Remote Performances is a collaboration between artists London Fieldworks, Resonance104.4fm, (the world’s first art radio station), and LADA. From the 4 to 9 August 2014, 20 specially commissioned artist performances and programmes created with local residents are being broadcast live from Outlandia, a unique artists' field-station in Glen Nevis, Lochaber, Scotland.
Remote Performances will be broadcast daily from 12-4pm (listen live)
Below is the first in a series of blogposts written by Tracey Warr responding to Remote Perfomances, the blogposts will be published daily on LADA's blog throughout the project.
What is remoteness and where is it? Twenty artists converge on Fort William
to engage with mountains, forest, loch. Resonance 104.4fm radio decamps
from London to a temporary studio in Outlandia, an artists treehouse in Glen
Nevis. A cèilidh band cram into the tiny tardis space. It is a struggle to
broadcast in the face of grim weather and difficult topography – Ben Nevis
mountain opposite, large trees in the way. A satellite moves overhead hoping
for an ecstatic jolt of connection with the antenna, a thwarted technological
Travelling 15 hours to get here, driving in pitch-blackness, rust and green
roadside foliage lit by headlights, teeming with deer. Arriving at the artists’
shared house, four people in the kitchen sit, hooked up to laptops,
headphones, screens showing sound graphics. Is anywhere really remote?
The sea is a few feet from the house. This morning a yellow lobster trawler
circles the bay, waves colliding with rock ramparts. Fingers of wet volcanic
rock test the waters. The view shifts minute by minute with weather and tide.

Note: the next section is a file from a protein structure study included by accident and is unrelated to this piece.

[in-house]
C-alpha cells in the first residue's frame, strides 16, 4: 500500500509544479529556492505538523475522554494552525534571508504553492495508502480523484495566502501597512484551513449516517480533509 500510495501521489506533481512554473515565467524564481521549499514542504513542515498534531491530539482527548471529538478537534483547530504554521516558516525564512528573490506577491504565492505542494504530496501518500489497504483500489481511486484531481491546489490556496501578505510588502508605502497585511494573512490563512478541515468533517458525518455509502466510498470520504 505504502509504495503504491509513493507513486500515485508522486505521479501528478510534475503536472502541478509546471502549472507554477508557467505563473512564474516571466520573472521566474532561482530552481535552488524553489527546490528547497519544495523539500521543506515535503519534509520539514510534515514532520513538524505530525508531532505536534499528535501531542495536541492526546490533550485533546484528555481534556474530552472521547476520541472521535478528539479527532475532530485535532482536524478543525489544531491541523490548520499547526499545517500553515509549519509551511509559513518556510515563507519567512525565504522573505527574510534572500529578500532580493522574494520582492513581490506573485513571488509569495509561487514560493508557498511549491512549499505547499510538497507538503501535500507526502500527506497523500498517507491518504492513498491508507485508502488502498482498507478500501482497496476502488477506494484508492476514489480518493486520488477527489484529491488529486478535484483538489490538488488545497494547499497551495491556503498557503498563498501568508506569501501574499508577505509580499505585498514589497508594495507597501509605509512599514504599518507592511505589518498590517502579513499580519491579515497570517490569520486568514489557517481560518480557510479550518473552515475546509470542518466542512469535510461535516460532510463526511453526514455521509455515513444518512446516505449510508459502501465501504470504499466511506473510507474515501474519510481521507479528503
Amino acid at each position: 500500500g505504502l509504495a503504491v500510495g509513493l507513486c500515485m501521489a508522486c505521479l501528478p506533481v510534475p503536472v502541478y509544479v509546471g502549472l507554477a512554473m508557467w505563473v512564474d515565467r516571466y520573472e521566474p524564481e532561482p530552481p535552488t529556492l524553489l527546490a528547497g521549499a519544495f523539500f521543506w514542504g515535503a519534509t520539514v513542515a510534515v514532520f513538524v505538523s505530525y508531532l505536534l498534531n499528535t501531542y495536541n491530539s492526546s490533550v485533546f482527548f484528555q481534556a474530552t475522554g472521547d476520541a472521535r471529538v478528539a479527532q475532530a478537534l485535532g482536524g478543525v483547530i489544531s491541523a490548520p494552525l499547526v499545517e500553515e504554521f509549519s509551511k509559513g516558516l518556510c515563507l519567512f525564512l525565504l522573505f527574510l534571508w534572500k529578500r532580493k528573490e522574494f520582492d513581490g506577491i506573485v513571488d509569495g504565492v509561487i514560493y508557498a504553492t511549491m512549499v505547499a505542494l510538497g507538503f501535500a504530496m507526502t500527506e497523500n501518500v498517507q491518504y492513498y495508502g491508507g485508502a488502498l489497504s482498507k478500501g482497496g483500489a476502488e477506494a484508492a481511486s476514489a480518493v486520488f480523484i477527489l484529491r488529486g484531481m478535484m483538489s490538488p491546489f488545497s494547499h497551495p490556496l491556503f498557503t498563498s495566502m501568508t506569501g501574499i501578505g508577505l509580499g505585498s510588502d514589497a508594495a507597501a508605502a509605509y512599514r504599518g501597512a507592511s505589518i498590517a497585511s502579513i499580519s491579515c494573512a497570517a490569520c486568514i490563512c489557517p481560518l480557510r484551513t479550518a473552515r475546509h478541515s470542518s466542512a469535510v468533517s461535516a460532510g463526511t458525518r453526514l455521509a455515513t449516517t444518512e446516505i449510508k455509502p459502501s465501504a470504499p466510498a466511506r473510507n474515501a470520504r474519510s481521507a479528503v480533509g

Low roiling clouds look at the sea and at the land as if in a mirror. The ground
is wildly hummocky. Air smells of soil, seaweed and pine cones. A stone seat
lodges like a cushion in the crooks of a tree’s many elbows. Water drops
silver in matted grass, trickle to part long reeds, slip down banks, barge past
rocks in the stream, thunder over small falls, linger in peaty rock pools.
Clair Chinnery builds a human nest, Kirsteen Davidson Kelly plays piano in
the woods. Mark Vernon, Bruce Gilchrist and Jo Joelson’s broadcast the
sound of Lochaber: milking cows, shearing sheep, reducing duck fat, a
cockerel’s crow, the animal auction bell.
Even here the sound of roads is relentless as wind. 61 million people in
93,000 square miles of land in Britain, 30 million cars, 210,000 miles of road,
but 5000 islands, 500 mountains, 300 rivers (Macfarlane, The Wild Places).
Sarah Kenchington clambers across a litter of huge rocks on the beach.
Washing machine hoses, a trumpet, inner tubes, a foot pump, marigold gloves
wave loose like tentacles from her backpack. Everything is connected
together with balloons, improvised washers and sticky tape and then fixed to a
long pipe washed up in the wrack line. The sea adds its own spit and low bass
note to this wind instrument in the surf. Dusk falls over the bay. Rocks are
black hump silhouettes like whales against pale blue and pink streaks of sky.
A pine marten comes to eat a jam sandwich on the deck.
Remoteness is fluid. It is spatial and temporal, psychological and geographic.
In remoteness, removed from daily routines and networks, the self and the
world become strange new locales for exploration and reportage.
Banner image credit:Sarah Kenchington performs in Lochailort with her pneumatic euphonium. Image by London Fieldworks
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